On the other end, goalie Michael Hutchinson wasn’t nearly as sharp. He was off his angle on Ward’s goal, and on Brent Burns’ power play goal, he failed to read the shot going wide and it deflected in off of the back of his skate. 

I tweeted before the game that it seems like there are more NHL teams than usual that are dealing with goaltending problems these days. In fact, the Jets got so desperate after Monday’s game that they recalled former starter Ondrej Pavelec from the AHL. The Sharks clearly don’t have that problem, so long as Jones remains healthy. Jones’ importance to this team simply can’t be overstated, and it was proven again on Monday.

3 – Slowing down the Jets

Several players spoke about how the Sharks were able to slow down the Jets, who possess some pretty speedy players, after that initial push. Winnipeg beat the Sharks twice last season in three meetings.

“I just thought once we got pucks in [deep], [we had] some poise to hold on to it and make plays, just slow them down a little bit.” Ward said. “They’re a fast team obviously, really good on transition. If we could play in their end a little bit and frustrate them a little bit mentally, we’d get some chances.”

Jones said: “I think after the first 10 minutes we really started taking over the game. We did a good job slowing them down. They’re a really fast team with some good forwards. We did a great job through the neutral zone, kind of eliminating their speed.”

Ward's sacrifice keys 'bounce-back' game for Sharks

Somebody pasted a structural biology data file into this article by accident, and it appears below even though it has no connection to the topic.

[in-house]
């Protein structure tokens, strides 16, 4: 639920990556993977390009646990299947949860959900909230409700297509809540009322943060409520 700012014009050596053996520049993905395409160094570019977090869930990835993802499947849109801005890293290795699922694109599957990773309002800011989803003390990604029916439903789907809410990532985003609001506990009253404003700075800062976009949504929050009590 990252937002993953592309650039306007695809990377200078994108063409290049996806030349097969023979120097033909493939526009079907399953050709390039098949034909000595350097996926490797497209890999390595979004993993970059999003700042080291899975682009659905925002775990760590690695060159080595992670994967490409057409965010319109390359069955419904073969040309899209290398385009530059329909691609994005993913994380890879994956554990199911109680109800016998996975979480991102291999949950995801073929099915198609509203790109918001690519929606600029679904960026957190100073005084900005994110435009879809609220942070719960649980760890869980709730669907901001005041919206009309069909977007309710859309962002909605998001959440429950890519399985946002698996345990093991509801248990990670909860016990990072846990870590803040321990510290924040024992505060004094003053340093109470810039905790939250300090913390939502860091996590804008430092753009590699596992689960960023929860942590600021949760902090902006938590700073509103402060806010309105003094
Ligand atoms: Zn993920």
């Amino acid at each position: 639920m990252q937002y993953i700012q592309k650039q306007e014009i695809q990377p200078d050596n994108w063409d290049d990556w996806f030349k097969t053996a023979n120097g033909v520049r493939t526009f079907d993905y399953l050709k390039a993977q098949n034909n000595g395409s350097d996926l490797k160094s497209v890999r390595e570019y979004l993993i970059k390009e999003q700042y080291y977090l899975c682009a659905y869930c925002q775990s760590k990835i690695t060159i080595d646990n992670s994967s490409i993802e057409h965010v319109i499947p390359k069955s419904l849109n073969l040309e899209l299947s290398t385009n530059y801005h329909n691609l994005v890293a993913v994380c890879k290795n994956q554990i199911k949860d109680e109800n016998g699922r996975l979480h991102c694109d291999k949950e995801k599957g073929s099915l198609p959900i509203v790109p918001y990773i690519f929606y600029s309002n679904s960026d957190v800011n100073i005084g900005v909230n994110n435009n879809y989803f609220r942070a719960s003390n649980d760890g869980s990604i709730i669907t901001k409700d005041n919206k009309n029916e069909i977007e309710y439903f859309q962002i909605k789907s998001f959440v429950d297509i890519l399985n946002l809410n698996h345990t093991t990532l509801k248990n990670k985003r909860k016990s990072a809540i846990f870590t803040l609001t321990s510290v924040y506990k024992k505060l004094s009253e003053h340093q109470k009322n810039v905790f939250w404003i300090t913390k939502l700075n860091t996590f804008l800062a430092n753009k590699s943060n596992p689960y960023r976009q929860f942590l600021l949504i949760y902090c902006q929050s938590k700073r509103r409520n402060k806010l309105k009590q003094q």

Ward's sacrifice keys 'bounce-back' game for Sharks

SAN JOSE – Joel Ward has been in the league long enough to know that the Sharks got outworked and outhustled in their decisive loss to the Blues on Saturday.

That could be why he put his body on the line in the second period against the Jets on Monday afternoon at SAP Center. Ward hustled to a loose puck along the wall with the Sharks holding a slim 1-0 lead and slipped it ahead to Chris Tierney, before getting absolutely plastered by Mark Stuart on a hit as big as you’ll see in today’s NHL.

While Ward was sluggish to get up as a result of his head bouncing off the ice surface, Tierney gave it to Timo Meier, who finished off a breakaway goal early in the second period.

While he was seeing stars from what he called a “clean hit,” Ward also heard the goal horn.

“I tried to get the puck out, obviously, and next thing I knew I was on my back and heard the horn go off,” he said. “I wasn’t too sure what happened after that.”